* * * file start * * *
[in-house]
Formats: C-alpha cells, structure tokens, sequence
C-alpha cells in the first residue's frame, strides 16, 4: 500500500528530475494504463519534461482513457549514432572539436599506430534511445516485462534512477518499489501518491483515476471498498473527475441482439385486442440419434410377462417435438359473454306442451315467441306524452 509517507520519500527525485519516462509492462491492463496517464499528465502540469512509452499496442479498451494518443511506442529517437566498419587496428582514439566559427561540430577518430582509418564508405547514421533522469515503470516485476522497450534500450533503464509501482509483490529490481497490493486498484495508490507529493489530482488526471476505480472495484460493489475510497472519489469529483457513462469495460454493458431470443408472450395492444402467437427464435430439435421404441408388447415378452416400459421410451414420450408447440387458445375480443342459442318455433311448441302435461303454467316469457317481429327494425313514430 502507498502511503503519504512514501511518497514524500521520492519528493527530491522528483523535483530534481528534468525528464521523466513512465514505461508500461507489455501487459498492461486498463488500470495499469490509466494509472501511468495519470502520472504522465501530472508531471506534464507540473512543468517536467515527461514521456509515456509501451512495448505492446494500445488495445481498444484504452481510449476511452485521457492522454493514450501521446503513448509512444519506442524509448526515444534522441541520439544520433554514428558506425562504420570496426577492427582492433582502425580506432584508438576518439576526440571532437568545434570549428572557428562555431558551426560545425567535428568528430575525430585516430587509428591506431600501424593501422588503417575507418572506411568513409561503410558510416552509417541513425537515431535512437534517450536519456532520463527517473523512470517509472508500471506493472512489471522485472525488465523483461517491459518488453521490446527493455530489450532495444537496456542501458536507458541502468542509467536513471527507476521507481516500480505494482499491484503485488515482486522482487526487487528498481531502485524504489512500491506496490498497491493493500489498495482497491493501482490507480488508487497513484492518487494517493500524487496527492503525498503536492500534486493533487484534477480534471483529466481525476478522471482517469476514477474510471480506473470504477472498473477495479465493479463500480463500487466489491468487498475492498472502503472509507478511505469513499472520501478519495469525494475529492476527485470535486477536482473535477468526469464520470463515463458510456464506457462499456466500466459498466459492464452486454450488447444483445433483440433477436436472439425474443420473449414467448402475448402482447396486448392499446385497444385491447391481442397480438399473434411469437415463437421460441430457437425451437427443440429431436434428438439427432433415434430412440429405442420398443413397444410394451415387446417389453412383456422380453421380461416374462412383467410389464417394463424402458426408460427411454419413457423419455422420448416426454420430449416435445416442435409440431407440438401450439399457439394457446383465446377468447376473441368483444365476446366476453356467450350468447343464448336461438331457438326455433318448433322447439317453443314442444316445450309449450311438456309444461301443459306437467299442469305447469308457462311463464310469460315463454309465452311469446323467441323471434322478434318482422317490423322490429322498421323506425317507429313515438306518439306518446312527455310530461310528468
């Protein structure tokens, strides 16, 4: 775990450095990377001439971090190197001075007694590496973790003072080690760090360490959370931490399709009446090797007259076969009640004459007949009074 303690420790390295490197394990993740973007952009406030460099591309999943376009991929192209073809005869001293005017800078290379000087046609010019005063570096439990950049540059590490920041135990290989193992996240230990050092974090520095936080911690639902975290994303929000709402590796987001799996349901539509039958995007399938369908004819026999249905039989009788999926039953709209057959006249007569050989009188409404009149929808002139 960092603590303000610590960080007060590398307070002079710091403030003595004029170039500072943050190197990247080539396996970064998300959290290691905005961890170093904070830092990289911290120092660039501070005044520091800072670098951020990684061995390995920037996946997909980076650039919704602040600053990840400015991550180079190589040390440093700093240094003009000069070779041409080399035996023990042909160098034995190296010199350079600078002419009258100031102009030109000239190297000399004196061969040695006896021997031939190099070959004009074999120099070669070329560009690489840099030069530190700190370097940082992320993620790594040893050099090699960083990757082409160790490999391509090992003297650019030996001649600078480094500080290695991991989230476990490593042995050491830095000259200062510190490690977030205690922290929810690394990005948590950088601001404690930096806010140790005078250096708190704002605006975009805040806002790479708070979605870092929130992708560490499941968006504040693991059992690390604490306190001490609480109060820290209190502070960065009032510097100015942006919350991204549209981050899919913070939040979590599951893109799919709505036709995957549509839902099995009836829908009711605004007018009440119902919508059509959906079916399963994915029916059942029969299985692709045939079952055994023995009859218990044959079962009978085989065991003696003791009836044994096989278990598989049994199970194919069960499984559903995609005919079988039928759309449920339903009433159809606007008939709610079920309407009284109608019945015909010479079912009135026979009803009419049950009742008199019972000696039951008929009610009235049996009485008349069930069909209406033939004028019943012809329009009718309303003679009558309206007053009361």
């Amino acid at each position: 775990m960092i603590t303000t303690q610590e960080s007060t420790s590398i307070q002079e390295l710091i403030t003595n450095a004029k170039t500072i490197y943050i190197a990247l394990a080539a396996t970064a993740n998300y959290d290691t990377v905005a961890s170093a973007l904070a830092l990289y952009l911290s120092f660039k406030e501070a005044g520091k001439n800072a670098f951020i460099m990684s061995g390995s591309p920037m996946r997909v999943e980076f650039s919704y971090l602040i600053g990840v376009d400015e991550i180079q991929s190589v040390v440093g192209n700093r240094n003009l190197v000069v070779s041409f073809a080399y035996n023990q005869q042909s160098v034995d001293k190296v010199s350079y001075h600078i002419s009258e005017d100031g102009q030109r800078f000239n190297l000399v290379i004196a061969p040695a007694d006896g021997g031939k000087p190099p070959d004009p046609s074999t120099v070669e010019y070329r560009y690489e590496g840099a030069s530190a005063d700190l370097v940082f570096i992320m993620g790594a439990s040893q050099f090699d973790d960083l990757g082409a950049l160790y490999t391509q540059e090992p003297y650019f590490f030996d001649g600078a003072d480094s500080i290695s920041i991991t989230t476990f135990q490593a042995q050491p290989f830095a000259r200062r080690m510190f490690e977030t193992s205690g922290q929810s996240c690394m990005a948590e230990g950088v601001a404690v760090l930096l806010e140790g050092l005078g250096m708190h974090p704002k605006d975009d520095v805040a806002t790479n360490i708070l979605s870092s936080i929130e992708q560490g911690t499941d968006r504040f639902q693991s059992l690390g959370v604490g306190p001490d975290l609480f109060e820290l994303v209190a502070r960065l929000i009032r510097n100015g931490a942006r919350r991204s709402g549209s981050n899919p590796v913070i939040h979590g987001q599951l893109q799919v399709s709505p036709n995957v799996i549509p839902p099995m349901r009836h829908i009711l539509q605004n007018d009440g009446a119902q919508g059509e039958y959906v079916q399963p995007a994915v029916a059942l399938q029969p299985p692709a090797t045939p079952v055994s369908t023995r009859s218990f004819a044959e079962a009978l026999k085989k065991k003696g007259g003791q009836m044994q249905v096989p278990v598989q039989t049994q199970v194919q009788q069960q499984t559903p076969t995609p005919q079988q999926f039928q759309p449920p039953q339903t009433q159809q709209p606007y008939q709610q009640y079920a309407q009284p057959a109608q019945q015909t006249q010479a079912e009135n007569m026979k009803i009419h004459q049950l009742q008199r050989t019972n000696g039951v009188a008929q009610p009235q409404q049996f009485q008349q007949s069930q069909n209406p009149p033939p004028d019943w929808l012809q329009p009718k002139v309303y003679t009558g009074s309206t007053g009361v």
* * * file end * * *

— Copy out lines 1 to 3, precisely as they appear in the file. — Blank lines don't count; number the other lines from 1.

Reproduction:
[in-house]
Formats: C-alpha cells, structure tokens, sequence
C-alpha cells in the first residue's frame, strides 16, 4: 500500500528530475494504463519534461482513457549514432572539436599506430534511445516485462534512477518499489501518491483515476471498498473527475441482439385486442440419434410377462417435438359473454306442451315467441306524452 509517507520519500527525485519516462509492462491492463496517464499528465502540469512509452499496442479498451494518443511506442529517437566498419587496428582514439566559427561540430577518430582509418564508405547514421533522469515503470516485476522497450534500450533503464509501482509483490529490481497490493486498484495508490507529493489530482488526471476505480472495484460493489475510497472519489469529483457513462469495460454493458431470443408472450395492444402467437427464435430439435421404441408388447415378452416400459421410451414420450408447440387458445375480443342459442318455433311448441302435461303454467316469457317481429327494425313514430 502507498502511503503519504512514501511518497514524500521520492519528493527530491522528483523535483530534481528534468525528464521523466513512465514505461508500461507489455501487459498492461486498463488500470495499469490509466494509472501511468495519470502520472504522465501530472508531471506534464507540473512543468517536467515527461514521456509515456509501451512495448505492446494500445488495445481498444484504452481510449476511452485521457492522454493514450501521446503513448509512444519506442524509448526515444534522441541520439544520433554514428558506425562504420570496426577492427582492433582502425580506432584508438576518439576526440571532437568545434570549428572557428562555431558551426560545425567535428568528430575525430585516430587509428591506431600501424593501422588503417575507418572506411568513409561503410558510416552509417541513425537515431535512437534517450536519456532520463527517473523512470517509472508500471506493472512489471522485472525488465523483461517491459518488453521490446527493455530489450532495444537496456542501458536507458541502468542509467536513471527507476521507481516500480505494482499491484503485488515482486522482487526487487528498481531502485524504489512500491506496490498497491493493500489498495482497491493501482490507480488508487497513484492518487494517493500524487496527492503525498503536492500534486493533487484534477480534471483529466481525476478522471482517469476514477474510471480506473470504477472498473477495479465493479463500480463500487466489491468487498475492498472502503472509507478511505469513499472520501478519495469525494475529492476527485470535486477536482473535477468526469464520470463515463458510456464506457462499456466500466459498466459492464452486454450488447444483445433483440433477436436472439425474443420473449414467448402475448402482447396486448392499446385497444385491447391481442397480438399473434411469437415463437421460441430457437425451437427443440429431436434428438439427432433415434430412440429405442420398443413397444410394451415387446417389453412383456422380453421380461416374462412383467410389464417394463424402458426408460427411454419413457423419455422420448416426454420430449416435445416442435409440431407440438401450439399457439394457446383465446377468447376473441368483444365476446366476453356467450350468447343464448336461438331457438326455433318448433322447439317453443314442444316445450309449450311438456309444461301443459306437467299442469305447469308457462311463464310469460315463454309465452311469446323467441323471434322478434318482422317490423322490429322498421323506425317507429313515438306518439306518446312527455310530461310528468